Balance Board

Balance Board

Providing a total body workout that encourages all your body systems to work together to maintain balance, balance boards engage almost every muscle in the human body.

The primary target of the balance board, however, is the core, back, glutes, and leg muscles. 

With practical applications for almost everyone, including athletes and performers, musicians and dancers, and children and hobbyists, balance boards are steadily gaining popularity. They have even been embraced by physical therapists, chiropractors, and psychologists to aid in the prehab and rehab of their patients as well as cognitive training. 

Though there are many different balance board designs, they all share the basic structure utilization of a flat surface sitting on an unstable base. 

History of the Balance Board

The first known records of the balance board come from the training of old-timey circus performers: tight rope walkers, trapeze artists, and large ball walkers were among its first users. Often, these were crudely fashioned by performers themselves out of wood planks affixed to logs or balls. 

The “Paul Bunyan Balance Board” was one of the first commercial balance boards marketed during the 50s. Made of wood, it depicted Paul Bunyan and his ox balancing on logs on the top. 

Another, the Bongo Board, was created in 1952 by famed World War II pilot Stanley Washburn, Jr, who discovered the concept by watching African children balancing on a plank over a log.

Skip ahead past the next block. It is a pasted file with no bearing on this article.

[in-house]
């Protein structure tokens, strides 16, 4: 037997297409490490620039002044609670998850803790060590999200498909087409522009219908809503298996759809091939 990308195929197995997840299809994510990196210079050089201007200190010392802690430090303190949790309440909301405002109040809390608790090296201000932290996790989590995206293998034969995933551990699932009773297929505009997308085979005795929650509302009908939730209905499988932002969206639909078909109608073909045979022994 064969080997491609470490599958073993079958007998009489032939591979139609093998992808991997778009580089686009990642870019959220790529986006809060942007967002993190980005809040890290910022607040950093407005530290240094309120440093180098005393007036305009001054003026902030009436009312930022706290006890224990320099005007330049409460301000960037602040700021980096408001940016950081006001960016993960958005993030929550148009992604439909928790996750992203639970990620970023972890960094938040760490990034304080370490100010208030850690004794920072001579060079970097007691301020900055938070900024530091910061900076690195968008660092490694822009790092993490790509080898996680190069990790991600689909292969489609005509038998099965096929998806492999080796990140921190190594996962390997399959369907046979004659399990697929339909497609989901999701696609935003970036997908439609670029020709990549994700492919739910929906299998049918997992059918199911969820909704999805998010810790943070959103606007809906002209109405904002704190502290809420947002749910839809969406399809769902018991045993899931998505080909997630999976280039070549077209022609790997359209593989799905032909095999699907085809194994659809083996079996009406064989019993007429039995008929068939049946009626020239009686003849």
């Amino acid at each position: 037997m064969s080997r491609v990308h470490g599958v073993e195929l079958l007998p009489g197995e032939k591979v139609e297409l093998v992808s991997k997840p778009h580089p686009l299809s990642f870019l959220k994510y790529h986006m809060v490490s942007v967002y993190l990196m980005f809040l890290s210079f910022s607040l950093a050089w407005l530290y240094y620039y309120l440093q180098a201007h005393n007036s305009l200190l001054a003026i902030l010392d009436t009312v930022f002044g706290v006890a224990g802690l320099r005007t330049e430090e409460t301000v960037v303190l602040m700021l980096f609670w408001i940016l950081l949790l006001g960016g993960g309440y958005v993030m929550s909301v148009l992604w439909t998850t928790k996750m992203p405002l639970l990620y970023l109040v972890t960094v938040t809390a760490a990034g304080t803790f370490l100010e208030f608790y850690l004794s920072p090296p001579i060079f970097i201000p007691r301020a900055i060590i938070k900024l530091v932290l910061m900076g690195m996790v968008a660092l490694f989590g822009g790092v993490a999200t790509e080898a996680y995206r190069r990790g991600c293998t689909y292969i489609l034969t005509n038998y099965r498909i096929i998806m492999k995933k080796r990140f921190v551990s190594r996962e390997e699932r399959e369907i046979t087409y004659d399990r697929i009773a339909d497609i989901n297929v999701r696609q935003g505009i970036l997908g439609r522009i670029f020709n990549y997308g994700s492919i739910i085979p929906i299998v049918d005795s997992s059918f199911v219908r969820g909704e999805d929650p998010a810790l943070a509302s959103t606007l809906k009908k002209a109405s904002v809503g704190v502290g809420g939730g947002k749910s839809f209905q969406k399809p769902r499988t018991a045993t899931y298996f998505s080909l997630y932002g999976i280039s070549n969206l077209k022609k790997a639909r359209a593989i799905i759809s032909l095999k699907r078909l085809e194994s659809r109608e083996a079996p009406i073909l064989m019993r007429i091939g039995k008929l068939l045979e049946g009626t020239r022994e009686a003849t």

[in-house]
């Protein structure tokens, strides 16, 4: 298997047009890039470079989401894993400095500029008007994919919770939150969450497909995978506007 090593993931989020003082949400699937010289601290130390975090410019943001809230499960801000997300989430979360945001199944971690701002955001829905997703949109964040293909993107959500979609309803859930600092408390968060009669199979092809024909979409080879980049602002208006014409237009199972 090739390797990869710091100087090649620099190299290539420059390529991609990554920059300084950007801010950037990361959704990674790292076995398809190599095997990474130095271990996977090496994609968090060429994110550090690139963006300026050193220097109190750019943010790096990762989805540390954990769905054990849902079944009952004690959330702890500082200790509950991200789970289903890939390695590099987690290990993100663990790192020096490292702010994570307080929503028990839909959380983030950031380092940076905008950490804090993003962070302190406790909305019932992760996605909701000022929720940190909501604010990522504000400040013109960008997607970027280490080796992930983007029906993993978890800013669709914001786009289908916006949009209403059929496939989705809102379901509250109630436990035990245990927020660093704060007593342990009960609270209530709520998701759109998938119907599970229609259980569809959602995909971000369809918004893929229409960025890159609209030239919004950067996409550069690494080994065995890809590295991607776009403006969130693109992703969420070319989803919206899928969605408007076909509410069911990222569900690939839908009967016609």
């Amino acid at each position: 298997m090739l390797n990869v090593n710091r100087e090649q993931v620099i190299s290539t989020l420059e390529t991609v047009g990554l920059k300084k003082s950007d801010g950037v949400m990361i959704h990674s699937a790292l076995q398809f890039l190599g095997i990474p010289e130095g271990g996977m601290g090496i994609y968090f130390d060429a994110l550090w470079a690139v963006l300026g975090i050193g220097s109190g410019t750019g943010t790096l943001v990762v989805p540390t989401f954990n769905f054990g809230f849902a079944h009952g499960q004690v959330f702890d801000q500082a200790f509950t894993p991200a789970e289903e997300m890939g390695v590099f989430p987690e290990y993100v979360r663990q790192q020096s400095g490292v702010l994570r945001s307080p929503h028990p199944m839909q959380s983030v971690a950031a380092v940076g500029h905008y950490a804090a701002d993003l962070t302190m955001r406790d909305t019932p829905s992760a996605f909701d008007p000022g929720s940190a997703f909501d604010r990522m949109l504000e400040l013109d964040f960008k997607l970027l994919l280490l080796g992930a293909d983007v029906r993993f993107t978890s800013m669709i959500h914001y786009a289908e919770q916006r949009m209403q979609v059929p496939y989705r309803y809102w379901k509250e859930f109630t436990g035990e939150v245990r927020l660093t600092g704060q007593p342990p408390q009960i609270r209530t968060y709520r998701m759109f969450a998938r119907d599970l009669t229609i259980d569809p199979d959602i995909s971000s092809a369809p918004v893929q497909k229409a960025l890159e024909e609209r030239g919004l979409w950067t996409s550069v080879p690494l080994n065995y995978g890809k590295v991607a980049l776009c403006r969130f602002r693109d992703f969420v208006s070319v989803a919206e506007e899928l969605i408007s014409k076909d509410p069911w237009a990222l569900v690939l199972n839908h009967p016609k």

Skiers and surfers also utilized balance boards to train in the offseason when there was no snow in the days before artificial snow was invented. 

Today, balance boards come in countless shapes and sizes and are made using a variety of modern materials. 

How to Use the Balance Board

There are many different exercises you can perform on a balance board once you master the basic technique of keeping it level, but this vital step needs to be addressed first. 

Executing a Basic Balance Stance on a Balance Board

Step 1: Lay the balance board on the floor away from any debris, but close enough to reach a wall or other stable surface. 

Step 2: Place one foot on the outer rim of the balance board. 

Step 3: Steady yourself if necessary on the wall or stable surface. 

Step 4: Slowly bring the other foot to the opposite side of the balance board, engaging your core. 

Step 5:  Add pressure to the front, back, and sides to wiggle it and get a feel for the motions. 

Step 6: Try to maintain a board surface that is level with the floor and stable, so that no part is dipped toward the floor. 

Step 7: Once you’ve mastered this with your feet at the outer rim, move your feet closer together for an added challenge. 

Benefits of Using a Balance Board:

  • Tightens core musculature
  • Aids in prehab and rehab
  • Improves balance and coordination
  • Reduces back pain
  • Increases spatial and body awareness
  • Improves posture
  • Increases functional strength

Variations of Balance Board Exercises: 

  • Straight-arm plank
  • Calf-raises
  • Incline pushups
  • Decline pushups
  • Squats

The Key to Fitness Hangs in the Balance

Engaging all the body’s muscle groups in one exercise and getting them to work together to perform a simple task using minimal equipment provides one of the most valuable workouts for the time spent. 

There’s been a slight shift in focus in recent years among the fitness community toward functional strength, placing less value on how much weight you can bench press than spatial and body awareness and how your body performs in real-world functional situations. To this end, there’s no better tool out there than a balance board.

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